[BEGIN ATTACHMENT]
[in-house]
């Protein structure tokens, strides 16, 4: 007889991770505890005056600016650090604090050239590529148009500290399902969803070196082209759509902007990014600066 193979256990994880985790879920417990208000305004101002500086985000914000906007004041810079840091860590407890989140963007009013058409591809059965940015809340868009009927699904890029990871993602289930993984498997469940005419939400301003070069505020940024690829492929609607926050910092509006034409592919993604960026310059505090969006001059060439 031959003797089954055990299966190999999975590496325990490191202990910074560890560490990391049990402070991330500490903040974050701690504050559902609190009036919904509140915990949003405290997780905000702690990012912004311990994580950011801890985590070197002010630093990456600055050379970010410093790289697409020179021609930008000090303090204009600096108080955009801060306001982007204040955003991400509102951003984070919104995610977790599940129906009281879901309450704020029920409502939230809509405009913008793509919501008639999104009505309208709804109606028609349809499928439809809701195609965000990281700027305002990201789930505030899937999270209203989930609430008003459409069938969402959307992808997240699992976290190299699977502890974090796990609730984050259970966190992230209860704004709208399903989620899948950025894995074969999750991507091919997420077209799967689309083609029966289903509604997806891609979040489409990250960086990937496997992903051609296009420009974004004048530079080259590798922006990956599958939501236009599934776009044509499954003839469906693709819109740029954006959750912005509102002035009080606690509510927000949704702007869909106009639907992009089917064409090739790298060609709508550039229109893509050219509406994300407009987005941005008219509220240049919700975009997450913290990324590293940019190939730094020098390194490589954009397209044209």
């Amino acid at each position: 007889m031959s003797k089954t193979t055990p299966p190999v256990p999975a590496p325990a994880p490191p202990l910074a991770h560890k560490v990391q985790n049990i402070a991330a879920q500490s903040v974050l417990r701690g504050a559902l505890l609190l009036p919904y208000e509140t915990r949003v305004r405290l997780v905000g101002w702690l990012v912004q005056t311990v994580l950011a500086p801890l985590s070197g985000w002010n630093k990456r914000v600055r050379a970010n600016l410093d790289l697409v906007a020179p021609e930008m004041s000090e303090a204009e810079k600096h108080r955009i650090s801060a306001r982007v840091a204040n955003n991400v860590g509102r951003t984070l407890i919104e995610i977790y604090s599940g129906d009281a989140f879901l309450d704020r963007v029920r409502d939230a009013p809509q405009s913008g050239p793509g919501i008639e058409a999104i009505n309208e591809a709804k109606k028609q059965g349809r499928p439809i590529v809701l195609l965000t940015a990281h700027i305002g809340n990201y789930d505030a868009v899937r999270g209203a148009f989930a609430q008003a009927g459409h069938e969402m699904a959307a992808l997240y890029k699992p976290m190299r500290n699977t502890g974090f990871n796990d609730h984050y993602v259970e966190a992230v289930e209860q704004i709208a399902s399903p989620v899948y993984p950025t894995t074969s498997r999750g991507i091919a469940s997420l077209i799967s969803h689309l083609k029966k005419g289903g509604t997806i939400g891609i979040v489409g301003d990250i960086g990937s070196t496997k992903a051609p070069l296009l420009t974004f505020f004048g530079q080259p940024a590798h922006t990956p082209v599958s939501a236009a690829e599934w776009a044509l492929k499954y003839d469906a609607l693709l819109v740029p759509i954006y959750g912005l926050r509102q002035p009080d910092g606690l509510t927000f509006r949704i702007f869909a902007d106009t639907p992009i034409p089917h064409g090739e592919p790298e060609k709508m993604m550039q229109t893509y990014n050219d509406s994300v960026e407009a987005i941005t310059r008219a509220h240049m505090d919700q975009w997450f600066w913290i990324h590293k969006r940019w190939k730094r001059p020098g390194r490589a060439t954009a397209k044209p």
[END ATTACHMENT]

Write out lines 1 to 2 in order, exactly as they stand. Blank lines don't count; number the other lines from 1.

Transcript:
[in-house]
């Protein structure tokens, strides 16, 4: 007889991770505890005056600016650090604090050239590529148009500290399902969803070196082209759509902007990014600066 193979256990994880985790879920417990208000305004101002500086985000914000906007004041810079840091860590407890989140963007009013058409591809059965940015809340868009009927699904890029990871993602289930993984498997469940005419939400301003070069505020940024690829492929609607926050910092509006034409592919993604960026310059505090969006001059060439 031959003797089954055990299966190999999975590496325990490191202990910074560890560490990391049990402070991330500490903040974050701690504050559902609190009036919904509140915990949003405290997780905000702690990012912004311990994580950011801890985590070197002010630093990456600055050379970010410093790289697409020179021609930008000090303090204009600096108080955009801060306001982007204040955003991400509102951003984070919104995610977790599940129906009281879901309450704020029920409502939230809509405009913008793509919501008639999104009505309208709804109606028609349809499928439809809701195609965000990281700027305002990201789930505030899937999270209203989930609430008003459409069938969402959307992808997240699992976290190299699977502890974090796990609730984050259970966190992230209860704004709208399903989620899948950025894995074969999750991507091919997420077209799967689309083609029966289903509604997806891609979040489409990250960086990937496997992903051609296009420009974004004048530079080259590798922006990956599958939501236009599934776009044509499954003839469906693709819109740029954006959750912005509102002035009080606690509510927000949704702007869909106009639907992009089917064409090739790298060609709508550039229109893509050219509406994300407009987005941005008219509220240049919700975009997450913290990324590293940019190939730094020098390194490589954009397209044209």